With orange trees, towering palms and a mirror-like decorative pool, by which you should take breakfast or read a book, the lush heart of this riad is a tranquil and welcome getaway from the full-on souks and squares in the city. White and sandy colours throughout the hotel – from the rooftop sofas to the simple-but-elegant rooms – reinforce the serenity. It’s only the occasional pop of deep, vibrant scarlet that nods to its location in the Red City of Morocco.

Dar Zemora

Strictly speaking, this is less riad and more resort – with soaring ceilings, rambling gardens and stone fireplaces to warm cool, arid nights. But the sentiment of a riad is here, thanks to real intimacy (just seven bedrooms) and, of course, decor, including traditional Berber-style furniture, embroidered cushions and giant lanterns. As you’re a hop northeast of the city centre, rather than in the crammed heart, there’s even space for a lounger-lined al fresco pool.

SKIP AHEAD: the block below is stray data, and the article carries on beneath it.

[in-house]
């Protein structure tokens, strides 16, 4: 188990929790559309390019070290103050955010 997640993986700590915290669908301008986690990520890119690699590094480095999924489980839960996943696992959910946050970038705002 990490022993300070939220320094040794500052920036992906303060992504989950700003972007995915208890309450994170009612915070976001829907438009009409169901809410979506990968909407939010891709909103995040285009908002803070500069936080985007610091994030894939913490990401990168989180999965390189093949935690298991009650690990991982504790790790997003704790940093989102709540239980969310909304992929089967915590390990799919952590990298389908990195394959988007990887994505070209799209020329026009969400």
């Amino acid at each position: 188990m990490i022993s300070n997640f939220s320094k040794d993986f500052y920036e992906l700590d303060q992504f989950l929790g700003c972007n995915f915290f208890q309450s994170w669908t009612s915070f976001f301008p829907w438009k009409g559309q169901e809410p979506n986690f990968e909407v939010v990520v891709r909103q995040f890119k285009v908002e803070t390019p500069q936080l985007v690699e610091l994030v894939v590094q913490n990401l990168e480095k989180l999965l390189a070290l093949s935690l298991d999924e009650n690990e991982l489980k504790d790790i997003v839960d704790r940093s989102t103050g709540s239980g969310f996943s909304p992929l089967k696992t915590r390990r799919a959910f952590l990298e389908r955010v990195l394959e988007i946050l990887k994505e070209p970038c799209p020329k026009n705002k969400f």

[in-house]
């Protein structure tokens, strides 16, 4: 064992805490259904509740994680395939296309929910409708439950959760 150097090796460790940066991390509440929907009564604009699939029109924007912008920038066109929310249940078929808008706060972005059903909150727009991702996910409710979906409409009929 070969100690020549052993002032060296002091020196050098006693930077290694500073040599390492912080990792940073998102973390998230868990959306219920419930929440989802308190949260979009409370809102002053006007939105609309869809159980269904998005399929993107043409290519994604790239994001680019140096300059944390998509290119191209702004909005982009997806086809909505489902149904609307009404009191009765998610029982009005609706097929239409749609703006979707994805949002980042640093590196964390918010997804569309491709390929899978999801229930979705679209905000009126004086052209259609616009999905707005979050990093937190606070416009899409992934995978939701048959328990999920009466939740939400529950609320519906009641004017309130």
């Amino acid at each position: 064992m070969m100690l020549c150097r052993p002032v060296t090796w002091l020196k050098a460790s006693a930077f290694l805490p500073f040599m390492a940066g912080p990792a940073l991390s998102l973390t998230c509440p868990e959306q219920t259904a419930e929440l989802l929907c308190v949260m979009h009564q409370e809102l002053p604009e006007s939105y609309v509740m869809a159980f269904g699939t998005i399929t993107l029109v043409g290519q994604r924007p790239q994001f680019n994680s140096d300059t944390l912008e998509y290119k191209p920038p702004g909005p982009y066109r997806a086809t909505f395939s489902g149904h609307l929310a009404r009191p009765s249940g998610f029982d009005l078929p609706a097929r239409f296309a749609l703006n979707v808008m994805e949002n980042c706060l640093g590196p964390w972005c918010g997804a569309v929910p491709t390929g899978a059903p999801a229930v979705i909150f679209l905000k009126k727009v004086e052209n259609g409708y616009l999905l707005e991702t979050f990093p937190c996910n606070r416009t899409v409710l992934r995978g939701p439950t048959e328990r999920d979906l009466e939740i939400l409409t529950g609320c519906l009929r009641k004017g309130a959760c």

Royal Mansour Marrakech

Fancy a riad all to yourself? That’s what you’ll get at this extravagant, immaculate resort, commissioned by the Morrocan king and crafted by more than 1,500 artisans over three years. There are no traditional guest rooms in the orange blossom-scented grounds – just stand-alone, multi-floored riads, sleeping between two and six, with traditional tadelakt plasterwork and, in some cases, rooftop plunge pools. Service is next-level, with staff unpacking your bags on arrival and delivering breakfast via underground passageways and secret doors.

Riad Palais des Princesses